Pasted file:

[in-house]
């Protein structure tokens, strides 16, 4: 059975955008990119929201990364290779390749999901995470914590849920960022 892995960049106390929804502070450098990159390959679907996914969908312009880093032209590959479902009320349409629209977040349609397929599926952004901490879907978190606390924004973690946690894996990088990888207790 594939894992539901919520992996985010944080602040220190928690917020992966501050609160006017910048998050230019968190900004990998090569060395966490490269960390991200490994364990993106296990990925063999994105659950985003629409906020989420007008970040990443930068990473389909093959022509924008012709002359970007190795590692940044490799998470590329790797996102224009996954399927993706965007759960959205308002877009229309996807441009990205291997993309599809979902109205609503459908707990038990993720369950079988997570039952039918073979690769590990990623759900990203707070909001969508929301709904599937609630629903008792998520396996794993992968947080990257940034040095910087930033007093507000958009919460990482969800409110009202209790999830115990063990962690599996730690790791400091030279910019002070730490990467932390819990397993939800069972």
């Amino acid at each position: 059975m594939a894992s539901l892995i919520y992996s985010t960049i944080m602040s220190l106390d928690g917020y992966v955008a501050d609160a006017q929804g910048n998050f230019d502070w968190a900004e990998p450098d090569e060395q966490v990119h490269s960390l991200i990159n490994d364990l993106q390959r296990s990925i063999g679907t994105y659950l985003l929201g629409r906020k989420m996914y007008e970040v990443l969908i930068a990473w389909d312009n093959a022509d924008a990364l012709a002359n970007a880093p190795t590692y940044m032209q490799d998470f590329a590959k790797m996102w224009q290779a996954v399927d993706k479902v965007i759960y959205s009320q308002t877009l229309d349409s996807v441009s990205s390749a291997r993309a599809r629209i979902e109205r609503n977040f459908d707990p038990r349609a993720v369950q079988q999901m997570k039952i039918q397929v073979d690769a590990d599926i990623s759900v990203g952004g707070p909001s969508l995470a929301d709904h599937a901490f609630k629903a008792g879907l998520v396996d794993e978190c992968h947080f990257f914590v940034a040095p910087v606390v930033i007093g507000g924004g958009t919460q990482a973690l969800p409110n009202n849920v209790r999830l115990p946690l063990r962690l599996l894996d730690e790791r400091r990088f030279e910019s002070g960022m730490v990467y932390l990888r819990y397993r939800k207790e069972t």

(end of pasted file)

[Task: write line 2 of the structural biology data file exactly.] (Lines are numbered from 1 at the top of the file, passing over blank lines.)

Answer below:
């Protein structure tokens, strides 16, 4: 059975955008990119929201990364290779390749999901995470914590849920960022 892995960049106390929804502070450098990159390959679907996914969908312009880093032209590959479902009320349409629209977040349609397929599926952004901490879907978190606390924004973690946690894996990088990888207790 594939894992539901919520992996985010944080602040220190928690917020992966501050609160006017910048998050230019968190900004990998090569060395966490490269960390991200490994364990993106296990990925063999994105659950985003629409906020989420007008970040990443930068990473389909093959022509924008012709002359970007190795590692940044490799998470590329790797996102224009996954399927993706965007759960959205308002877009229309996807441009990205291997993309599809979902109205609503459908707990038990993720369950079988997570039952039918073979690769590990990623759900990203707070909001969508929301709904599937609630629903008792998520396996794993992968947080990257940034040095910087930033007093507000958009919460990482969800409110009202209790999830115990063990962690599996730690790791400091030279910019002070730490990467932390819990397993939800069972």